A study led by The University of Western Australia has found the first two years after arrival in Australia holds the highest risk of stillbirth in migrant women and improving access to healthcare is vital in reducing this....[Read more]
Six early career researchers from The University of Western Australia researching topics such as how their self-image influences the way leaders lead others and how to stop deadly bacteria from accessing sugar in the body have been selected to present their research at the 2020 FameLab Western Australia semi-final....[Read more]
A team of researchers from The University of Western Australia and the University of Bristol has found that when it comes to working together, male dolphins coordinate their behaviour just like us....[Read more]
COVID-19 could and should be a game-changer, and may see improvements to global health regulations making vaccines faster to develop, test and introduce in the future, according to an expert in health policy and law from The University of Western Australia....[Read more]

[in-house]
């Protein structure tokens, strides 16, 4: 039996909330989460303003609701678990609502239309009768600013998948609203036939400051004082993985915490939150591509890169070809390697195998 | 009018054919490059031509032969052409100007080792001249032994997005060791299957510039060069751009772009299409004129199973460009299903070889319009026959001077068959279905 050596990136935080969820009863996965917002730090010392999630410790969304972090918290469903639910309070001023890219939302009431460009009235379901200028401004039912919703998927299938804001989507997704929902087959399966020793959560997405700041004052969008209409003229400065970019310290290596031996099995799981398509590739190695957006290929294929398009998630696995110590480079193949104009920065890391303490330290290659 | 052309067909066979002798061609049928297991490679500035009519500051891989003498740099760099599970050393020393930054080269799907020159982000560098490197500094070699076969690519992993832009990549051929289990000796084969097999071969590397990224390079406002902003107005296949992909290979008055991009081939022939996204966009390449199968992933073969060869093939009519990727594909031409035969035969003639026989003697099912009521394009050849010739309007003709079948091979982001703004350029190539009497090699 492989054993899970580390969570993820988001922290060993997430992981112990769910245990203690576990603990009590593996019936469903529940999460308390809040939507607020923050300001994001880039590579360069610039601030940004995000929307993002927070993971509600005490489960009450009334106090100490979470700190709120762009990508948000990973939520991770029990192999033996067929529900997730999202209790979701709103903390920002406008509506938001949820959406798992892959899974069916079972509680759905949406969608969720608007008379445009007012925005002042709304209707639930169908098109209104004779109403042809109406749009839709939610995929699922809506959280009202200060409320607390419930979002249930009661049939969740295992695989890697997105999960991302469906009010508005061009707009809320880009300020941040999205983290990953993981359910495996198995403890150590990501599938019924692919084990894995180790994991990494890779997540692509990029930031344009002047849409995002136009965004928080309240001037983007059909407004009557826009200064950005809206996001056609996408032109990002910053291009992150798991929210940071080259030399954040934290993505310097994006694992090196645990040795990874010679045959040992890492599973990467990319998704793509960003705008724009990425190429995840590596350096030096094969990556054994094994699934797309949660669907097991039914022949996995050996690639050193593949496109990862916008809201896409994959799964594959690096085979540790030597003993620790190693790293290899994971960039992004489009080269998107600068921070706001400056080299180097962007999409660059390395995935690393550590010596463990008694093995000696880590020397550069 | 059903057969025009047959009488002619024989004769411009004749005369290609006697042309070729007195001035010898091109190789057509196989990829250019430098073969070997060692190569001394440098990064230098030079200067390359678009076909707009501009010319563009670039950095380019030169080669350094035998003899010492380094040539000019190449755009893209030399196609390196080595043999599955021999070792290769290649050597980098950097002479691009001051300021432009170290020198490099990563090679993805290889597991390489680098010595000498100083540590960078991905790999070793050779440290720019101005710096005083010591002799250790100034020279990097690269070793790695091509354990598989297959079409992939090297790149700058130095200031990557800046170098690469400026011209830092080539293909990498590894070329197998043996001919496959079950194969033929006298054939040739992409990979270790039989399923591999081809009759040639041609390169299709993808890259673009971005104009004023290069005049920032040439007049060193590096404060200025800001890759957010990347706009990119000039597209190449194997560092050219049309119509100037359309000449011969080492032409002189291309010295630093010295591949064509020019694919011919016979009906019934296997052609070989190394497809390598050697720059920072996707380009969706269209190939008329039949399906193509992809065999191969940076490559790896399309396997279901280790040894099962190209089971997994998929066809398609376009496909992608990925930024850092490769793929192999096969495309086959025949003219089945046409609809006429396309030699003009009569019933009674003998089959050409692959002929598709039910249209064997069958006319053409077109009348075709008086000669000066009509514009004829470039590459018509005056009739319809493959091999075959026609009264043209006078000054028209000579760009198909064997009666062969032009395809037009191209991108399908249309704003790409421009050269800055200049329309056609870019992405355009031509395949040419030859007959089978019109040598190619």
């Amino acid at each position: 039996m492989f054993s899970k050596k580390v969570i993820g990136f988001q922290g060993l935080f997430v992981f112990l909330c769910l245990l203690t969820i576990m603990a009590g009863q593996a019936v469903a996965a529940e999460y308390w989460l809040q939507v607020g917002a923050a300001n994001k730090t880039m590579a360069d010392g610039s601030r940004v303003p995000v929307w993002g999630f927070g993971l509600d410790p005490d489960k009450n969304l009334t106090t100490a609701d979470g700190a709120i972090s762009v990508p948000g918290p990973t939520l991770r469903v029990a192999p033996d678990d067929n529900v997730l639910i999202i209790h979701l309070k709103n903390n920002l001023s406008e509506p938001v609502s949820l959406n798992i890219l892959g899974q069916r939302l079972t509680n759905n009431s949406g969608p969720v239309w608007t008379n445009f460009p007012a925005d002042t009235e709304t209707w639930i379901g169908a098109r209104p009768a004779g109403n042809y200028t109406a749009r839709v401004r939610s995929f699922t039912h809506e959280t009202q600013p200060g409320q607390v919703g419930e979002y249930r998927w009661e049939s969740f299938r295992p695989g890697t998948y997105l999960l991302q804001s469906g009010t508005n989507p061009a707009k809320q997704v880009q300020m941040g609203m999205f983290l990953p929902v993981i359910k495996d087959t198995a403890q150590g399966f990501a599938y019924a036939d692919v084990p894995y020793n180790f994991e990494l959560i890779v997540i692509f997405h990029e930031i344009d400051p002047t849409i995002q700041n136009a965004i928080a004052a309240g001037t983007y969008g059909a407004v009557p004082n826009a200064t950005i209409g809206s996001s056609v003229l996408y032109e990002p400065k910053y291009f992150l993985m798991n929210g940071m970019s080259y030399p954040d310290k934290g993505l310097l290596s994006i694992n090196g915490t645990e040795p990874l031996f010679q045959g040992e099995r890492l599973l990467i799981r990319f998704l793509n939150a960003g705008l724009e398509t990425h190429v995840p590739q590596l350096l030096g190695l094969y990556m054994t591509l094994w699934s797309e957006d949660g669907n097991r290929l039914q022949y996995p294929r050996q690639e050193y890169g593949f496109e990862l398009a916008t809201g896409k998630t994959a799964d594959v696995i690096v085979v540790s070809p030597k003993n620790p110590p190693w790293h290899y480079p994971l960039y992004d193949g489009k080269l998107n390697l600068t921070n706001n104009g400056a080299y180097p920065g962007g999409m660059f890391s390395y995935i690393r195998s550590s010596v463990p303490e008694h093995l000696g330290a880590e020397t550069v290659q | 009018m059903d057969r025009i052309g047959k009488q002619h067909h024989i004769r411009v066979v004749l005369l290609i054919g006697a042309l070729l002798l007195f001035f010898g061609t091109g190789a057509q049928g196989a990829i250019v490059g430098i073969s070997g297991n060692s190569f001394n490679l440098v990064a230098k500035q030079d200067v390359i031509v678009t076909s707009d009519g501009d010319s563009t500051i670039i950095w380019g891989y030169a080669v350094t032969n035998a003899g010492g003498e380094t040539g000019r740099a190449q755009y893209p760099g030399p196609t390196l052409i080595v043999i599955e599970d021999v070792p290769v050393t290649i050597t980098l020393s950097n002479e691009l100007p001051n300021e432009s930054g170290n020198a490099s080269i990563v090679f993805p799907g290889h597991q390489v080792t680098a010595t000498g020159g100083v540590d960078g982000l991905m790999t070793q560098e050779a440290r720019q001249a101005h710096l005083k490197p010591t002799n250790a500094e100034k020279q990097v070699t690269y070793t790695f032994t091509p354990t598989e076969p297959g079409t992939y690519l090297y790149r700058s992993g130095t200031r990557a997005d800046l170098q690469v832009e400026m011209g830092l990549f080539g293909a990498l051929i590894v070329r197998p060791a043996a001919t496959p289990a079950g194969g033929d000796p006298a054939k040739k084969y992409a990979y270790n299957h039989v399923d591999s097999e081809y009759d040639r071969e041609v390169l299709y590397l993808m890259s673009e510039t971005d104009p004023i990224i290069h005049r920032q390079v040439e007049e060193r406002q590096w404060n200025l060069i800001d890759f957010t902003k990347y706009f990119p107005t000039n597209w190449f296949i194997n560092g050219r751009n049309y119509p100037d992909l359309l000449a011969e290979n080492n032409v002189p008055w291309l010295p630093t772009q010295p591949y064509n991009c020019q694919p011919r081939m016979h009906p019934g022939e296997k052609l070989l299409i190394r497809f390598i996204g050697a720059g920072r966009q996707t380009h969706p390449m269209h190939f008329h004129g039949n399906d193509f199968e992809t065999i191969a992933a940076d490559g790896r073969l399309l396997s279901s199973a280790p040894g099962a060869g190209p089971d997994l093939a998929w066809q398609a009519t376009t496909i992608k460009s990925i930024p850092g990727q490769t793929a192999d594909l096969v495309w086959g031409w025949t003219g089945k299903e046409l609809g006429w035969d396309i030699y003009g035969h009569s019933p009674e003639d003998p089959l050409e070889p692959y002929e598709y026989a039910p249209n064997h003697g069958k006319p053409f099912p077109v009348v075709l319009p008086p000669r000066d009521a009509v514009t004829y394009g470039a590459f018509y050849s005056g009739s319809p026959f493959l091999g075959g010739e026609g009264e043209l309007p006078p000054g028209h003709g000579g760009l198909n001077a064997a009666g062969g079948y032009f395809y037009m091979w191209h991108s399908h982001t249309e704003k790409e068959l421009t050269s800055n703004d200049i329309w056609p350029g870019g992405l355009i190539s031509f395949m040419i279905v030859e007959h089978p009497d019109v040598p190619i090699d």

The buzz of the 1920's European art scene with its multiplicity of avant garde movements such as Dadaism, Futurism and Constructivism is being replicated in a different time and place - in Australia's Indigenous communities today - according to an art historian at The University of Western Australia.
Budding scientists from all over the metropolitan area and some country regions including Bunbury, Boddington, Esperance, Geraldton, Katanning, Margaret River, Mt Barker and Wagin will converge on The University of Western Australia tomorrow for a three-day science fest.
A researcher from The University of Western Australia is the co-leader of a team that has looked at the entire human genome to identify new genes that appear to be involved in making some children more susceptible to Kawasaki disease, a poorly understood and serious illness of young children.
A chance discussion at a recent Perth conference between geologists from around the world has led to a new theory being posited - and published in an article in the prestigious journal Science on January 2, 2009.
Galileo Galilei, who recorded the first astronomical observations with a telescope 400 years ago, would be impressed. Just in time for the International Year of Astronomy, astronomers at The University of Western Australia have seen a massive gamma ray burst that happened 11 billion years ago - long before our own planet had even been formed.
A mathematician whose name will be remembered for the ground-breaking theories she posited will have a special 60th birthday ‘party' at The University of Western Australia - a 12-day international conference in her honour.